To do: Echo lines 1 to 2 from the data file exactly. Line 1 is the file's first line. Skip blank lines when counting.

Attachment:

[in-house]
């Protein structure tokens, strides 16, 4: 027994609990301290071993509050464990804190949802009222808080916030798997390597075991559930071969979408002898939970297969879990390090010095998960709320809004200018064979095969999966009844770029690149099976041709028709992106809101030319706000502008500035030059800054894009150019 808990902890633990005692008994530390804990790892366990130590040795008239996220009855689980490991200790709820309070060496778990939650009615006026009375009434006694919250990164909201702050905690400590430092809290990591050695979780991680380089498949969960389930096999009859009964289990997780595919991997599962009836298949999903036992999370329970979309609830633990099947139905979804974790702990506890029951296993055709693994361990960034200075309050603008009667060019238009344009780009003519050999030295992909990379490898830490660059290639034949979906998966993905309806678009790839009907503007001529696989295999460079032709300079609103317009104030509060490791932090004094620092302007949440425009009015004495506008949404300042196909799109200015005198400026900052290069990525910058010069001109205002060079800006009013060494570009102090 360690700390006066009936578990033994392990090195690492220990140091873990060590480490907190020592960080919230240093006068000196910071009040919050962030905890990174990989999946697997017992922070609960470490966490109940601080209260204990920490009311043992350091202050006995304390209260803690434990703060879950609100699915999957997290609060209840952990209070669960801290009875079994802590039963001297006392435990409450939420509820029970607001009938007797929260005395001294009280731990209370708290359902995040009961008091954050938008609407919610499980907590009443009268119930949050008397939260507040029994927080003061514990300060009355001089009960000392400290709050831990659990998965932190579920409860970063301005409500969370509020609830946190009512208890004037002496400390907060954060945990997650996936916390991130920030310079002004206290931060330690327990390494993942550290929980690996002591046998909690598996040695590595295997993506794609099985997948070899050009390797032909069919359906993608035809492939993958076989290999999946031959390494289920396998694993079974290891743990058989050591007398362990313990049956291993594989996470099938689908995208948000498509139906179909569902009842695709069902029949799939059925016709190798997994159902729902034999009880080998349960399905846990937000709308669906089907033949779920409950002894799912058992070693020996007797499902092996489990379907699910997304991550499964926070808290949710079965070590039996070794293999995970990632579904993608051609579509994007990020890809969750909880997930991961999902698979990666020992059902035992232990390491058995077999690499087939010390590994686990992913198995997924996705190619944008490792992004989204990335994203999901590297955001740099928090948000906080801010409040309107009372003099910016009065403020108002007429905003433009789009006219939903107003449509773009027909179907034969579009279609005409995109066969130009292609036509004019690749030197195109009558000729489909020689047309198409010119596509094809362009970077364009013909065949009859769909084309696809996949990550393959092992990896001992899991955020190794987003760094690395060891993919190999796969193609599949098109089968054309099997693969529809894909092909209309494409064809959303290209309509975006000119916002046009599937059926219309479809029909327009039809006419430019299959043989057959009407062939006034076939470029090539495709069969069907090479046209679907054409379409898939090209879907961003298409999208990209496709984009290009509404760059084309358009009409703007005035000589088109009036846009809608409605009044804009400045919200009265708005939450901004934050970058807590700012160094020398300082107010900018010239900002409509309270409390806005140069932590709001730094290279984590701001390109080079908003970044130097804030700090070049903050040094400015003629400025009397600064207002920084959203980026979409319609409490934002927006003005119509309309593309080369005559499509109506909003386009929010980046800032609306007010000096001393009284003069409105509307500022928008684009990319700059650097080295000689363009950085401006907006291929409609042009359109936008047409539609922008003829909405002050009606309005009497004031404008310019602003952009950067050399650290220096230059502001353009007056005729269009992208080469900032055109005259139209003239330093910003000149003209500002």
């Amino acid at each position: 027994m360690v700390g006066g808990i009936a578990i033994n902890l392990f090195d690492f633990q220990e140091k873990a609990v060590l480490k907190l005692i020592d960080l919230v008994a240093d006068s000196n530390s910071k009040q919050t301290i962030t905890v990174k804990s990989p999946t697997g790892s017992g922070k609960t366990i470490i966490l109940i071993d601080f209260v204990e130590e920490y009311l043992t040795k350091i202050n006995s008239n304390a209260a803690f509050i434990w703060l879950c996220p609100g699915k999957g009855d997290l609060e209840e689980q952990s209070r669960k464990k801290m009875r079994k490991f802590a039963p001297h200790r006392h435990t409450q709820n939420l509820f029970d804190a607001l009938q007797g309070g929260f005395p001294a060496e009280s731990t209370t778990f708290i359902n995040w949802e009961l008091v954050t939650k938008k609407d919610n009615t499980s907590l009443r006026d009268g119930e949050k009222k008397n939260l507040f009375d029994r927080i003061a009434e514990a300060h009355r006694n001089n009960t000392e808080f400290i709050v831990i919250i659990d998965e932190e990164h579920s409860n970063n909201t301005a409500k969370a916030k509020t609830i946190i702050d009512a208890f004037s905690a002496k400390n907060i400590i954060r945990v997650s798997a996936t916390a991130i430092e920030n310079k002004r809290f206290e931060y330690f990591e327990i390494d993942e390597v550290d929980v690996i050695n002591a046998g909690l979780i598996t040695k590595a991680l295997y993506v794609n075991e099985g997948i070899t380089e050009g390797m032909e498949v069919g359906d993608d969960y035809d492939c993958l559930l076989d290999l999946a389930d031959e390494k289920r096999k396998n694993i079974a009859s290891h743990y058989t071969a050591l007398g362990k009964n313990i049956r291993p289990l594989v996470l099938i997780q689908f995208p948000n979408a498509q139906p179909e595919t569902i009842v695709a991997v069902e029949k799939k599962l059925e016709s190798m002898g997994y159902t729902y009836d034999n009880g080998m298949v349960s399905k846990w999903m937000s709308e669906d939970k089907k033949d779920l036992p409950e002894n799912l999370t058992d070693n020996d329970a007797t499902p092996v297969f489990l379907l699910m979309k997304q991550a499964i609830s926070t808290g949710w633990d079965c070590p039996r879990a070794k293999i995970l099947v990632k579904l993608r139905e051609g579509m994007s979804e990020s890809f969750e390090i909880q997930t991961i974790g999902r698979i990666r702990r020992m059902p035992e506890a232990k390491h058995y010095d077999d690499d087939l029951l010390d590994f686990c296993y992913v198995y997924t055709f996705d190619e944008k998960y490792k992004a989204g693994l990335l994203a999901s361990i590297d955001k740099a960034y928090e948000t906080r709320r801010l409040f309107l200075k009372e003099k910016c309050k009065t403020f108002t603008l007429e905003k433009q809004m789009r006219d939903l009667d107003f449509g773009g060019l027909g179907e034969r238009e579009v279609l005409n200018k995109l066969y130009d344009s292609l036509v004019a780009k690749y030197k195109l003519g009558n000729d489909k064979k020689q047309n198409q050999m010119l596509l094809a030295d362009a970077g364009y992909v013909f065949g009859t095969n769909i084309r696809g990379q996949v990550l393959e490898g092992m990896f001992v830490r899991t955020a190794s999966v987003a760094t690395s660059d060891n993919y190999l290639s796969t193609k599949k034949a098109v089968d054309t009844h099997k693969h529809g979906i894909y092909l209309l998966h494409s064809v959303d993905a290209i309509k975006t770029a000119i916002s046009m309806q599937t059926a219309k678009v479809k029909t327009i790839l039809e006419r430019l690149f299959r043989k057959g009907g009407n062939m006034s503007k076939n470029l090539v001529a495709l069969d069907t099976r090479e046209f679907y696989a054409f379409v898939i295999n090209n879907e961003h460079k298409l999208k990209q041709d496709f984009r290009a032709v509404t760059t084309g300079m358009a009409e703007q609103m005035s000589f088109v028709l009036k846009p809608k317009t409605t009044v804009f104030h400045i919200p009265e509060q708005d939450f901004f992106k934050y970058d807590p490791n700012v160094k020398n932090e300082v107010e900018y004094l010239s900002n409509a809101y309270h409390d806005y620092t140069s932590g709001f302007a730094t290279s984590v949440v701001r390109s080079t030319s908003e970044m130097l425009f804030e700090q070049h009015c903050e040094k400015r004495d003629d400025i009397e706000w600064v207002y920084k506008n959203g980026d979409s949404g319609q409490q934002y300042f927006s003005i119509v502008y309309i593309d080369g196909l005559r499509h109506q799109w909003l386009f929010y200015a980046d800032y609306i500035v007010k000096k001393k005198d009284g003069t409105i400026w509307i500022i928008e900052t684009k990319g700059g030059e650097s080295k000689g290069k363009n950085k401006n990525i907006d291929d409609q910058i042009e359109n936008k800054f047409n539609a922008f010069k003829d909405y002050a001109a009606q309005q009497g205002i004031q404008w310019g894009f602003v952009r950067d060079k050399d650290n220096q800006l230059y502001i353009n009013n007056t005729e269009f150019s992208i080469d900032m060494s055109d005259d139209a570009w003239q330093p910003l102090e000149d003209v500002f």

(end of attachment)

[in-house]
């Protein structure tokens, strides 16, 4: 027994609990301290071993509050464990804190949802009222808080916030798997390597075991559930071969979408002898939970297969879990390090010095998960709320809004200018064979095969999966009844770029690149099976041709028709992106809101030319706000502008500035030059800054894009150019 808990902890633990005692008994530390804990790892366990130590040795008239996220009855689980490991200790709820309070060496778990939650009615006026009375009434006694919250990164909201702050905690400590430092809290990591050695979780991680380089498949969960389930096999009859009964289990997780595919991997599962009836298949999903036992999370329970979309609830633990099947139905979804974790702990506890029951296993055709693994361990960034200075309050603008009667060019238009344009780009003519050999030295992909990379490898830490660059290639034949979906998966993905309806678009790839009907503007001529696989295999460079032709300079609103317009104030509060490791932090004094620092302007949440425009009015004495506008949404300042196909799109200015005198400026900052290069990525910058010069001109205002060079800006009013060494570009102090 360690700390006066009936578990033994392990090195690492220990140091873990060590480490907190020592960080919230240093006068000196910071009040919050962030905890990174990989999946697997017992922070609960470490966490109940601080209260204990920490009311043992350091202050006995304390209260803690434990703060879950609100699915999957997290609060209840952990209070669960801290009875079994802590039963001297006392435990409450939420509820029970607001009938007797929260005395001294009280731990209370708290359902995040009961008091954050938008609407919610499980907590009443009268119930949050008397939260507040029994927080003061514990300060009355001089009960000392400290709050831990659990998965932190579920409860970063301005409500969370509020609830946190009512208890004037002496400390907060954060945990997650996936916390991130920030310079002004206290931060330690327990390494993942550290929980690996002591046998909690598996040695590595295997993506794609099985997948070899050009390797032909069919359906993608035809492939993958076989290999999946031959390494289920396998694993079974290891743990058989050591007398362990313990049956291993594989996470099938689908995208948000498509139906179909569902009842695709069902029949799939059925016709190798997994159902729902034999009880080998349960399905846990937000709308669906089907033949779920409950002894799912058992070693020996007797499902092996489990379907699910997304991550499964926070808290949710079965070590039996070794293999995970990632579904993608051609579509994007990020890809969750909880997930991961999902698979990666020992059902035992232990390491058995077999690499087939010390590994686990992913198995997924996705190619944008490792992004989204990335994203999901590297955001740099928090948000906080801010409040309107009372003099910016009065403020108002007429905003433009789009006219939903107003449509773009027909179907034969579009279609005409995109066969130009292609036509004019690749030197195109009558000729489909020689047309198409010119596509094809362009970077364009013909065949009859769909084309696809996949990550393959092992990896001992899991955020190794987003760094690395060891993919190999796969193609599949098109089968054309099997693969529809894909092909209309494409064809959303290209309509975006000119916002046009599937059926219309479809029909327009039809006419430019299959043989057959009407062939006034076939470029090539495709069969069907090479046209679907054409379409898939090209879907961003298409999208990209496709984009290009509404760059084309358009009409703007005035000589088109009036846009809608409605009044804009400045919200009265708005939450901004934050970058807590700012160094020398300082107010900018010239900002409509309270409390806005140069932590709001730094290279984590701001390109080079908003970044130097804030700090070049903050040094400015003629400025009397600064207002920084959203980026979409319609409490934002927006003005119509309309593309080369005559499509109506909003386009929010980046800032609306007010000096001393009284003069409105509307500022928008684009990319700059650097080295000689363009950085401006907006291929409609042009359109936008047409539609922008003829909405002050009606309005009497004031404008310019602003952009950067050399650290220096230059502001353009007056005729269009992208080469900032055109005259139209003239330093910003000149003209500002």